How dense American stock holders are. They flat refuse to believe that massive collusion takes place between a Corp's upper mgt and the B of D's. All you have to do is to think a little. Who is most responsible for all upper mgt positions? The B of D's. Who is most responsible for the members of the B of D's? Upper mgt.
A perfect condition for collusion in all big corporations. The cost of these atrocious salary and benefit packages should be going to the 'owners', the stock holders as dividends. I seriously doubt if there will ever be enough stock owners to make a change in the behavior. JMO.
I believe upper mgt deserves a very good salary, but in some cases over a 1000 times the bottom level receives. No way. JMO
I like the story here. They appear to be going from a regional to a national bank. They did 3 acquisitions over the past year. This year could be slow with all the integration costs, but I like the long term story. Interest rates are going to go up sooner or later. Good time to buy.
Palinbigbazzoo says: "I got into only because they bought out South Trust"
I think you better pay a little more attention to your investments bozo. South Trust was bought out by Wachovia (nea First Union). What have you been smoking?
As we close out the year. I see that going back 16 years to the day, this stock is up 1%. On an annualized basis, then, the capital appreciation in the stock price is essentially ZERO. So for long term holders, all you have gotten is the dividend. Looking back over those past 16 years, the dividend payment has averaged +/-$1.10 per share, meaning that the annualized total return for this stock, for the past 16 years has been something like 2.9%. 16 years ago you could have bought the US 30-year treasury bond and locked in a 5% yield. What is up with that? Yet the CEO makes $10M per year? Why doesn't the Board simply force the sale of this bank? How do they get long term holders the returns they deserve? 2.9% per annum is completely unacceptable for 16 years. If you add in the pernicious effects of inflation, the real inflation-adjusted return on this stock has been ZERO. So if you are a patient long term investor (i.e. sucker) who has held this stock for 16 years and adjust for the devaluation of the dollar over the same period, this company has delivered NOTHING.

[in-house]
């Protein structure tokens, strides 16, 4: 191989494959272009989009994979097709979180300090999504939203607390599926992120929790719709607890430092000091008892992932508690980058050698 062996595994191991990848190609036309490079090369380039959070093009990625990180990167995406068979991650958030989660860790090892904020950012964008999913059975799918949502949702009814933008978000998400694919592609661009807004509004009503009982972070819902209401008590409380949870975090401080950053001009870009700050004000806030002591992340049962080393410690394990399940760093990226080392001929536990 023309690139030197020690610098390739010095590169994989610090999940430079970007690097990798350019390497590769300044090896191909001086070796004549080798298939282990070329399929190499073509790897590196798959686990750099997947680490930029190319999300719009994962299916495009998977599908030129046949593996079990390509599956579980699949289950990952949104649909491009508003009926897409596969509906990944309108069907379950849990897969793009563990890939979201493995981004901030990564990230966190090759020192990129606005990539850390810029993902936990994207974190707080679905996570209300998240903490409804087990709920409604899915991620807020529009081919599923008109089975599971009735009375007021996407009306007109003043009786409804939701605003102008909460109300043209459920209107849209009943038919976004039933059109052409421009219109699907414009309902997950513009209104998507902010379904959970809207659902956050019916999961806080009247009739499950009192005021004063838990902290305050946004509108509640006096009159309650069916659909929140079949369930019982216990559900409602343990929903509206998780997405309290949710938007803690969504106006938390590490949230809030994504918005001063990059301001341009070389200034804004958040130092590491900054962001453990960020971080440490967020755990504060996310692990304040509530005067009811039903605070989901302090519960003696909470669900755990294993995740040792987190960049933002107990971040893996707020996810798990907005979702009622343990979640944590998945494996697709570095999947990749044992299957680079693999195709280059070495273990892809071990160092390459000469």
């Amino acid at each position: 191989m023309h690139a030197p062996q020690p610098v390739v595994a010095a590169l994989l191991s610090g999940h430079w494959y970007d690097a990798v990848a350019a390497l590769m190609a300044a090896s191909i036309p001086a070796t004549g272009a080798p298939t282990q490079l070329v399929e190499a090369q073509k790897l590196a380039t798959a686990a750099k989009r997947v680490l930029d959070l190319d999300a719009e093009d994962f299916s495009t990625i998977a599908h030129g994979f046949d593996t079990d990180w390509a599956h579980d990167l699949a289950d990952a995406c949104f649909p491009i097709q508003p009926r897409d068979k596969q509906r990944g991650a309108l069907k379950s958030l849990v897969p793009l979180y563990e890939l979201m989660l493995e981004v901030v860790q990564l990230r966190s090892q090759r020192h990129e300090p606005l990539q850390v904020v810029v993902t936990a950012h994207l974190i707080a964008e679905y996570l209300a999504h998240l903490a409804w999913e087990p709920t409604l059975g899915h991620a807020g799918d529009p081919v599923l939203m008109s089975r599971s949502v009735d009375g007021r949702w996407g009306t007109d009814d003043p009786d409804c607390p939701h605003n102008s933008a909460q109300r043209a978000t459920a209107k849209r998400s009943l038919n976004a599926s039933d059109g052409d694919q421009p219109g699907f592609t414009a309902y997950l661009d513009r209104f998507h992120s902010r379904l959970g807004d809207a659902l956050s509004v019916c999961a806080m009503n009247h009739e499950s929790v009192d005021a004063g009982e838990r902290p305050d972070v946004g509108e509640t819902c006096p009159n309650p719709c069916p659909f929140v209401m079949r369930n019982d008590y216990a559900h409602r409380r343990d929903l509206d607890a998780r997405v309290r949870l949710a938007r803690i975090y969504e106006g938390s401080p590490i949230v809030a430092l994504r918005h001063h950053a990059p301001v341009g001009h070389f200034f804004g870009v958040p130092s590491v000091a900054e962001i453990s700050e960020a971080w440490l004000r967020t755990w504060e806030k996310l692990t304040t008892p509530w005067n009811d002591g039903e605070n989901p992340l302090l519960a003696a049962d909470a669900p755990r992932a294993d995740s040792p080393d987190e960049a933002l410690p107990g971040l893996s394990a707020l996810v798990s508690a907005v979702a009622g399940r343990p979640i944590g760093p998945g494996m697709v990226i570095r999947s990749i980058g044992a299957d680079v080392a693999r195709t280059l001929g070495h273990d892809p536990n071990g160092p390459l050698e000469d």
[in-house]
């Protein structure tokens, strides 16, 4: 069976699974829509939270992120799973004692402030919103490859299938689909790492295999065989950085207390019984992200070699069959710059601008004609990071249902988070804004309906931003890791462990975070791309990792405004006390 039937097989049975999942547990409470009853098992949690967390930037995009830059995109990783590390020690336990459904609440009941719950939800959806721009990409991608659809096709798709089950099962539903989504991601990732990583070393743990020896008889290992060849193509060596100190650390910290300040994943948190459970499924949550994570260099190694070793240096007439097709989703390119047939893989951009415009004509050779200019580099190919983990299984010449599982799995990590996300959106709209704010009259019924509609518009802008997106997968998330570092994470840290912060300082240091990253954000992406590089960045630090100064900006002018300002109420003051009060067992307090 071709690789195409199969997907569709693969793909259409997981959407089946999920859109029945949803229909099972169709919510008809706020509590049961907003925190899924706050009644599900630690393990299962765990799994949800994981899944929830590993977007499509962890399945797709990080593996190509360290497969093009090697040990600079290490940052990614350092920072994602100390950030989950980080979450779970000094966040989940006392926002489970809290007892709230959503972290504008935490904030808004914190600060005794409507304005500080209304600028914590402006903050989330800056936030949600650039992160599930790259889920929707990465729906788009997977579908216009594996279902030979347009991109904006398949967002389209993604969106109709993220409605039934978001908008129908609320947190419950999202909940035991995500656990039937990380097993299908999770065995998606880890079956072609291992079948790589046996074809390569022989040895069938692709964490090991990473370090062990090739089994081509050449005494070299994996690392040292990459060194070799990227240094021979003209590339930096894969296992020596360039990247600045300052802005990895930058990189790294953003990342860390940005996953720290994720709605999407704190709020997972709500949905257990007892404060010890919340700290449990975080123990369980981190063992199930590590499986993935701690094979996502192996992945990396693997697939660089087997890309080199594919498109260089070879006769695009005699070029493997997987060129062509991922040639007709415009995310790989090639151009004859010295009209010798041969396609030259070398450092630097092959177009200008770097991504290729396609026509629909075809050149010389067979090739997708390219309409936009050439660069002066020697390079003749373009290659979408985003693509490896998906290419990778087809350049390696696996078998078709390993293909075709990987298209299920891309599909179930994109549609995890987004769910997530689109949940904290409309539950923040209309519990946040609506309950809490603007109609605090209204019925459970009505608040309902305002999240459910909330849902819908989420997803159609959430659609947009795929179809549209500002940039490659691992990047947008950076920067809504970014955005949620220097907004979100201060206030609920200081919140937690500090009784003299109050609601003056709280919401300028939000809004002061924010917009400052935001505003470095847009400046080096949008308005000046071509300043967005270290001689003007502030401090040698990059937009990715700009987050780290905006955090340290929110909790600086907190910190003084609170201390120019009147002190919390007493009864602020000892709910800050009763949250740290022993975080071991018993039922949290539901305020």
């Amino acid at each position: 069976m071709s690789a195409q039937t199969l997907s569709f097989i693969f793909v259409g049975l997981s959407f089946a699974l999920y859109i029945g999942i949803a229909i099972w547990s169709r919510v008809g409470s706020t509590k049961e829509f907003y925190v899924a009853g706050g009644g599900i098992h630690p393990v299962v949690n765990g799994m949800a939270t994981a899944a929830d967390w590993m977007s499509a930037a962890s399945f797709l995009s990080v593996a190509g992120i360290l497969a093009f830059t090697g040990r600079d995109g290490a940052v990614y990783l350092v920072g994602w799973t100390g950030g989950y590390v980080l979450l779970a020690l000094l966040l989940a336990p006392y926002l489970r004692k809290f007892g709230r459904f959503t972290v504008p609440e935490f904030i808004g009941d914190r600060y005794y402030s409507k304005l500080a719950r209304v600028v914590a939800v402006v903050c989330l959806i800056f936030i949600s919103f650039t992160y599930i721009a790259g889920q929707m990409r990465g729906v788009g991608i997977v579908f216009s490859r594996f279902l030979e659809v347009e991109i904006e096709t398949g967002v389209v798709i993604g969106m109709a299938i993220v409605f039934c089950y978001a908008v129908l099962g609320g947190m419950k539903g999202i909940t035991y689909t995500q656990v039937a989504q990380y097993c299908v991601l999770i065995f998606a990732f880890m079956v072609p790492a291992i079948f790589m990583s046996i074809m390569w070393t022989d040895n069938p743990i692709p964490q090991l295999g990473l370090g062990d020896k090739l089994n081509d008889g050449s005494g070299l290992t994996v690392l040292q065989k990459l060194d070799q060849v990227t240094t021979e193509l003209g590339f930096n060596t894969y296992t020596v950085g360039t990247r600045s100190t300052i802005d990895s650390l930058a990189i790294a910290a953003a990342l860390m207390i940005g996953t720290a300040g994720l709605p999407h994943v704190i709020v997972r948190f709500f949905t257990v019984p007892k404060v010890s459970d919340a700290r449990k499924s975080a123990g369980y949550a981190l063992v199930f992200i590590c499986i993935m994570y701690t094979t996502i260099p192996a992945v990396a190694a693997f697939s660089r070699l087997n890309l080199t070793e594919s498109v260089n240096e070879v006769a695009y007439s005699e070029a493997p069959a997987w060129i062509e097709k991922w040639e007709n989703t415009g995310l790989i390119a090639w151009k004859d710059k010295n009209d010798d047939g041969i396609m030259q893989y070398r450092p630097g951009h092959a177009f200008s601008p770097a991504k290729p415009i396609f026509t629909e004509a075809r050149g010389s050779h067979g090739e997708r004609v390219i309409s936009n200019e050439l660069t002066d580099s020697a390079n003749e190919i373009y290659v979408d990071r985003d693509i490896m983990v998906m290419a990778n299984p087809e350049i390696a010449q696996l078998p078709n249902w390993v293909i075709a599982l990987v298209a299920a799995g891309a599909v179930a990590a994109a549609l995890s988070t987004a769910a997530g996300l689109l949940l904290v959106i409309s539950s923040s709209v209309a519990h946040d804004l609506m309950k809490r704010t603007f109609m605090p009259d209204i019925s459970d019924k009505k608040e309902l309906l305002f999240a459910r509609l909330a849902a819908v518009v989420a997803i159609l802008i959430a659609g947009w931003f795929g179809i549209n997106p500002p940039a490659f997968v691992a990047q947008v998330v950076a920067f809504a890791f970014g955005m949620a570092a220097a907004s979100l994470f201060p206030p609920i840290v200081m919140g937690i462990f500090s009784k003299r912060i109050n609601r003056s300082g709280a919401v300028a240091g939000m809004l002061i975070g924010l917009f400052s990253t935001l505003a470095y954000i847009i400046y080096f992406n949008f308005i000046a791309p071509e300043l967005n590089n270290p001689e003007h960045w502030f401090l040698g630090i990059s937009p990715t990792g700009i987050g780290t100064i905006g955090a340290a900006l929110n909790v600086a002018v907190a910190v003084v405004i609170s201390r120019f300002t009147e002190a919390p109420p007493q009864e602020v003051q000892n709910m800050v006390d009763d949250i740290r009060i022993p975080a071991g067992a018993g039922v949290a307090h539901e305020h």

I'd bet money that we won't get any decent action like the following information from this CEO or Board of Directors. This company stock is still below the End Of Year 1998 price. Sixteen years of no share price gain and just look at what the BOD and executives officers have received in stock options in addition to their salary, stock grants, bonuses and other things. Shame on them and their greed.
(((((.The lumber industry has been cut down over the past two years, and execs are feeling the pain. Executive bonuses often get ridiculous.
In light of that, Plum Creek Timber Co. CEO Rick Holley just did something quite admirable.
He gave back 44,445 restricted-stock units, worth nearly $2 million.
According to a regulatory filing, "Mr. Holley elected to return the restricted stock units because he does not believe that he should receive such an award unless Plum Creek's stockholders see an increase in their investment return." ))))